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Austria
Coordinates: 47°20′N 13°20′E / 47.333°N 13.333°E / 47.333; 13.333 Republic
Republic
of Austria Republik Österreich  (German)FlagCoat of armsAnthem: Land der Berge, Land am Strome  (German) Land of Mountains, Land by the RiverLocation of  Austria  (dark green) – in Europe  (green & dark grey) – in the European Union  (green)  –  [Legend]Capital and largest city Vienna 48°12′N 16°21′E / 48.200°N 16.350°E / 48.200; 16.350Off
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Federal Reserve Bank
A Federal Reserve Bank
Federal Reserve Bank
is a regional bank of the Federal Reserve System, the central banking system of the United States
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Electronic Billing
Electronic billing or electronic bill payment and presentment, is when a company, organization, or group sends its bills over the internet, and customers pay the bills electronically.[1]Contents1 History 2 Different Types 3 Parties involved 4 NACHA 5 Limitations (United States) 6 See also 7 References 8 External linksHistory[edit] The Council for Electronic Billing and Payment of the National Automated Clearing House
Automated Clearing House
Association is credited with broadly promoting and communicating various forms of electronic billing in the USA. Certain electronic billing applications also provide the ability to electronically settle payment for goods or services. Different Types[edit]Biller-direct - This refers to an approach in which consumers make payments directly to one biller that issues bills that they receive at the website of the firm that issued the bill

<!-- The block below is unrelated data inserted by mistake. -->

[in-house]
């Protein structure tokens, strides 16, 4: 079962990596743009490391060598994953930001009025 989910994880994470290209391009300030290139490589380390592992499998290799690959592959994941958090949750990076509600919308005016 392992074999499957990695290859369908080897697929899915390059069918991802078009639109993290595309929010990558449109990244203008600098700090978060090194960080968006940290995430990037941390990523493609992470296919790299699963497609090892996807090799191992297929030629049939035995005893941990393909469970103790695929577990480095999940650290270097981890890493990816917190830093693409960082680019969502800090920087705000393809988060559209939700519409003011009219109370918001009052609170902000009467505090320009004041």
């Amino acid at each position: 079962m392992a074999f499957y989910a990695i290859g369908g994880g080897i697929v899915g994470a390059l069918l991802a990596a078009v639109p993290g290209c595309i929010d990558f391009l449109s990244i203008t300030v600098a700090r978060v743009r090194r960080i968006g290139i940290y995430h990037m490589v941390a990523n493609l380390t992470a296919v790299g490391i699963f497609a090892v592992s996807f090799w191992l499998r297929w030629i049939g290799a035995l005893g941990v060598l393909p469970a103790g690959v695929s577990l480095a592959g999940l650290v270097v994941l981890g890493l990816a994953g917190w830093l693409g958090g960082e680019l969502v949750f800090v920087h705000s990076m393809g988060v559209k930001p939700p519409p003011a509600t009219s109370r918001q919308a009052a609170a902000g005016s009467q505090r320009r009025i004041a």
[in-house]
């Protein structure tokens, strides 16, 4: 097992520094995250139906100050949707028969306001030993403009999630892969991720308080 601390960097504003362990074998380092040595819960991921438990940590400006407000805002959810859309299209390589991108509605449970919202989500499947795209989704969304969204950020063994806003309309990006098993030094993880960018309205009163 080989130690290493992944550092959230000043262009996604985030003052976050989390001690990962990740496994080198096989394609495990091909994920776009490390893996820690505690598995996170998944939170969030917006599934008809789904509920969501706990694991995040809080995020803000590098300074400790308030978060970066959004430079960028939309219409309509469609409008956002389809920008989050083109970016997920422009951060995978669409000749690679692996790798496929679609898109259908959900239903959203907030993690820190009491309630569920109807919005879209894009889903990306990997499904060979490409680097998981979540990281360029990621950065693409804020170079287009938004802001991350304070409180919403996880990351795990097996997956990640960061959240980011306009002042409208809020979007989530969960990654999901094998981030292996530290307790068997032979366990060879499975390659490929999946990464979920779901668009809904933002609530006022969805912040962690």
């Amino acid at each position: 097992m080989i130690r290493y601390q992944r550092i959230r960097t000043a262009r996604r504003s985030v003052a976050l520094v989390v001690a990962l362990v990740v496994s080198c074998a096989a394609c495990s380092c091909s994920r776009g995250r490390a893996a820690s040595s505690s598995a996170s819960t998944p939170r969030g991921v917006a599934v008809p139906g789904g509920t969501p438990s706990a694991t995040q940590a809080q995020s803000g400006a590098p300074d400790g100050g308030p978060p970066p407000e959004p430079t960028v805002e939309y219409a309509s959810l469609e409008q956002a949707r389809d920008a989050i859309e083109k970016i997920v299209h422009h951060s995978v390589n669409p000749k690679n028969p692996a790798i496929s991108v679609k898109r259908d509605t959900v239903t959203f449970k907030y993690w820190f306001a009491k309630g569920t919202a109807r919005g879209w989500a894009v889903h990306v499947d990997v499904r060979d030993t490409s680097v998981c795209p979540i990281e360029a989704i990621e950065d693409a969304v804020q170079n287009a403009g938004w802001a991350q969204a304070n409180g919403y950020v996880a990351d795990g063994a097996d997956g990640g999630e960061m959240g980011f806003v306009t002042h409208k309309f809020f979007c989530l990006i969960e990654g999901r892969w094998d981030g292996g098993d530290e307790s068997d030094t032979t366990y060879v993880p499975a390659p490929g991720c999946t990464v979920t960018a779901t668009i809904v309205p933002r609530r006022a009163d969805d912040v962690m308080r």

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Fortnight
A fortnight is a unit of time equal to 14 days (2 weeks). The word derives from the Old English: fēowertyne niht, meaning "fourteen nights".[1][2] Some wages and salaries are paid on a fortnightly basis;[3] however in North America it is far more common to use the term biweekly. Neither of these terms should be confused with semimonthly, which divides a year into exactly 24 periods (12 months × 2), instead of the 26 (≈52 weeks ÷ 2) of fortnightly/biweekly.[4]Contents1 Astronomy 2 In other languages 3 See also 4 ReferencesAstronomyFor more information see eclipse cycle.In astronomy, a fortnight is half a synodic month, equivalent to the mean time between a full moon and a new moon (and vice versa). This is equal to 14.77 days.[5][6] In other languagesThis section does not cite any sources. Please help improve this section by adding citations to reliable sources. Unsourced material may be challenged and removed
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Jobseekers Allowance
Jobseeker's Allowance (JSA) is an unemployment benefit paid by the Government of the United Kingdom
Government of the United Kingdom
to people who are unemployed and actively seeking work. It is part of the social security benefits system and is intended to cover living expenses while the claimant is out of work. JSA is administered by the Department for Work and Pensions
Department for Work and Pensions
(DWP) in England, Wales, and Scotland, and in Northern Ireland by the Social Security Agency – an executive agency of the Department for Social Development. Claimants must be between 18 years of age and the State Pension age.[1] There are two forms of Jobseeker's Allowance, contribution-based and income-based